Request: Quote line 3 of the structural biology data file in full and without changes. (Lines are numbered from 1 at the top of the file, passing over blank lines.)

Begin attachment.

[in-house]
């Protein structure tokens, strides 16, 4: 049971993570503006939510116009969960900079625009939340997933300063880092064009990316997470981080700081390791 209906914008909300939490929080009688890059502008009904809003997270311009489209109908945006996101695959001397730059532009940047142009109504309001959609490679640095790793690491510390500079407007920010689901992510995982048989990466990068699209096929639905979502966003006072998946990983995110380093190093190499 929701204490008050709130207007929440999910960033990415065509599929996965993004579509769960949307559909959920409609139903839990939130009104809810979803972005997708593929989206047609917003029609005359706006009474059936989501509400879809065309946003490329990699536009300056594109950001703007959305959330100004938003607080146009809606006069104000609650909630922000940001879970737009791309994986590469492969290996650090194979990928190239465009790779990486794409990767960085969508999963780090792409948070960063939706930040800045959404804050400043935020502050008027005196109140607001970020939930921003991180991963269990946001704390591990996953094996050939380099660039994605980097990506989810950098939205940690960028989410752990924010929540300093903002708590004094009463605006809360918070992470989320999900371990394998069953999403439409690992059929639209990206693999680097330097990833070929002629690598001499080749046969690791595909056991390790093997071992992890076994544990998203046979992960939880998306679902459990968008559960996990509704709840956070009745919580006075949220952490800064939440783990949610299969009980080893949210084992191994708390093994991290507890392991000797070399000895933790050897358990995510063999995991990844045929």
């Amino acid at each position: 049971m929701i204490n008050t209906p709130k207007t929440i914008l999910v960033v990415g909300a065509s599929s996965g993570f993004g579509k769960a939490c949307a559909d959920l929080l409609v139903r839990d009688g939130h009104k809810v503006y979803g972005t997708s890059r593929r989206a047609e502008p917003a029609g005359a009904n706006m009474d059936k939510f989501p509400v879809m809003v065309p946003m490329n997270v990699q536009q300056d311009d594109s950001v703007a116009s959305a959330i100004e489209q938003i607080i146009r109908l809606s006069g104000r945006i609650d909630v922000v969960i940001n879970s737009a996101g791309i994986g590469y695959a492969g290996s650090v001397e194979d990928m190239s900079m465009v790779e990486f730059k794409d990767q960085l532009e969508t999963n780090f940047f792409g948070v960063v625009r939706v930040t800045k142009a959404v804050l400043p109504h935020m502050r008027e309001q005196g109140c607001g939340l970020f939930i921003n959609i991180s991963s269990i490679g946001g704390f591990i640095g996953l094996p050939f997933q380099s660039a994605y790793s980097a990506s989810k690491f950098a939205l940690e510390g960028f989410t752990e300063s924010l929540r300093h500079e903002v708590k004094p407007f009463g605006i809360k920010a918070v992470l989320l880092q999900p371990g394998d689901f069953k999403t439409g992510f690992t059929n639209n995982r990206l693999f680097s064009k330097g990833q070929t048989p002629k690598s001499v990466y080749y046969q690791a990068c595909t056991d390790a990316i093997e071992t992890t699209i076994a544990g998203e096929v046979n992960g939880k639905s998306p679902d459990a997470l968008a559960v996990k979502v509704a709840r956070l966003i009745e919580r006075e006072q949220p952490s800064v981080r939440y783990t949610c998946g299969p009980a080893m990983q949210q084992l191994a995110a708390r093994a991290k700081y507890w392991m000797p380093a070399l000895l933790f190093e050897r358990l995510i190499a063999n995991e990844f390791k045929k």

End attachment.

């Amino acid at each position: 049971m929701i204490n008050t209906p709130k207007t929440i914008l999910v960033v990415g909300a065509s599929s996965g993570f993004g579509k769960a939490c949307a559909d959920l929080l409609v139903r839990d009688g939130h009104k809810v503006y979803g972005t997708s890059r593929r989206a047609e502008p917003a029609g005359a009904n706006m009474d059936k939510f989501p509400v879809m809003v065309p946003m490329n997270v990699q536009q300056d311009d594109s950001v703007a116009s959305a959330i100004e489209q938003i607080i146009r109908l809606s006069g104000r945006i609650d909630v922000v969960i940001n879970s737009a996101g791309i994986g590469y695959a492969g290996s650090v001397e194979d990928m190239s900079m465009v790779e990486f730059k794409d990767q960085l532009e969508t999963n780090f940047f792409g948070v960063v625009r939706v930040t800045k142009a959404v804050l400043p109504h935020m502050r008027e309001q005196g109140c607001g939340l970020f939930i921003n959609i991180s991963s269990i490679g946001g704390f591990i640095g996953l094996p050939f997933q380099s660039a994605y790793s980097a990506s989810k690491f950098a939205l940690e510390g960028f989410t752990e300063s924010l929540r300093h500079e903002v708590k004094p407007f009463g605006i809360k920010a918070v992470l989320l880092q999900p371990g394998d689901f069953k999403t439409g992510f690992t059929n639209n995982r990206l693999f680097s064009k330097g990833q070929t048989p002629k690598s001499v990466y080749y046969q690791a990068c595909t056991d390790a990316i093997e071992t992890t699209i076994a544990g998203e096929v046979n992960g939880k639905s998306p679902d459990a997470l968008a559960v996990k979502v509704a709840r956070l966003i009745e919580r006075e006072q949220p952490s800064v981080r939440y783990t949610c998946g299969p009980a080893m990983q949210q084992l191994a995110a708390r093994a991290k700081y507890w392991m000797p380093a070399l000895l933790f190093e050897r358990l995510i190499a063999n995991e990844f390791k045929k």